In the late 90’s, I developed a Desktop utility for keeping track of things like snippets of code. The entries could be grouped by subject or by programming language and the utility had a few special subject types for things like To-Do lists, Contacts and Events. Of course, Outlook replaced most of those functions but I still use the utility to keep track of code and things I just want to remember.
The first is a New Item option. This script opens the “New” form for the list in a new window, leaving the browser on the current page. A second script closes the form window after pressing “Submit” – I simply replaced the URL string after the ‘source’ in the New Item URL (which normally redirects you to the AllItems view). These two scripts let me quickly enter an idea whenever it strikes me from wherever I am at the time. The third script opens the list in a new window when I want to reference it. The New script and the Open script are small bits of code in MySite that are assigned to the Favorite Bar in I.E. so they’re always handy. Where my desktop utility had subject databases, the SharePoint list has a subject fields that I can easily filter on for specialized views.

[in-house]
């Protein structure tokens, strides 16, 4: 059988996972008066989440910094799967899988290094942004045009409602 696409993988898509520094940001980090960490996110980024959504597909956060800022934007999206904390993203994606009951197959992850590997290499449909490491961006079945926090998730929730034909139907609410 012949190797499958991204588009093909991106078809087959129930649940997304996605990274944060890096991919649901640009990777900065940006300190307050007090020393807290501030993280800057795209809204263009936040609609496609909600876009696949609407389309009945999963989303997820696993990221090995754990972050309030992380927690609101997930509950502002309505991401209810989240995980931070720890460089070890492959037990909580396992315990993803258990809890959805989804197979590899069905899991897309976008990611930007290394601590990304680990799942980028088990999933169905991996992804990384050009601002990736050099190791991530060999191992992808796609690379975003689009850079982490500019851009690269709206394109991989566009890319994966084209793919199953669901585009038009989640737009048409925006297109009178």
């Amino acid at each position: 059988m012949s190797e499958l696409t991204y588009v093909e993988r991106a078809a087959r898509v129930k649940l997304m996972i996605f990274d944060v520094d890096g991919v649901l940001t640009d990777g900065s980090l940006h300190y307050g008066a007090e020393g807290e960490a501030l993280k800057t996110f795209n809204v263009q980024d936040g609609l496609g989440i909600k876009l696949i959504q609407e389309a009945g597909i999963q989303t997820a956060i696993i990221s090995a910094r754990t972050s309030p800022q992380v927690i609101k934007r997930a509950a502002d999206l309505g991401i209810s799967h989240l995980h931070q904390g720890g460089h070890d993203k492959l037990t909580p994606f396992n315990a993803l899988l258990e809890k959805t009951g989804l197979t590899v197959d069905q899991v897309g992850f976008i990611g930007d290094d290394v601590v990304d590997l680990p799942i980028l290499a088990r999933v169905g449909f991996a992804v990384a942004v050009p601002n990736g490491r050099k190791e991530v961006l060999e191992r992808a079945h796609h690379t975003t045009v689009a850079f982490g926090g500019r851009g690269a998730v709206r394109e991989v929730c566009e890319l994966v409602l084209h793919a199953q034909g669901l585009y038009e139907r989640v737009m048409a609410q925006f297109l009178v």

Putting this in SharePoint has an additional advantage; these things are always available now. The previous utility relied on a local object database for storage. If I wanted to have the same items on my laptop as my desktop, I had to export and import them. As of today, I have one list – the content manager in me feels good.
Thanks to Laura Rogers and the other speakers at SPTechCon for inspiring me to seek better solutions from the out-of-the-box features in SharePoint.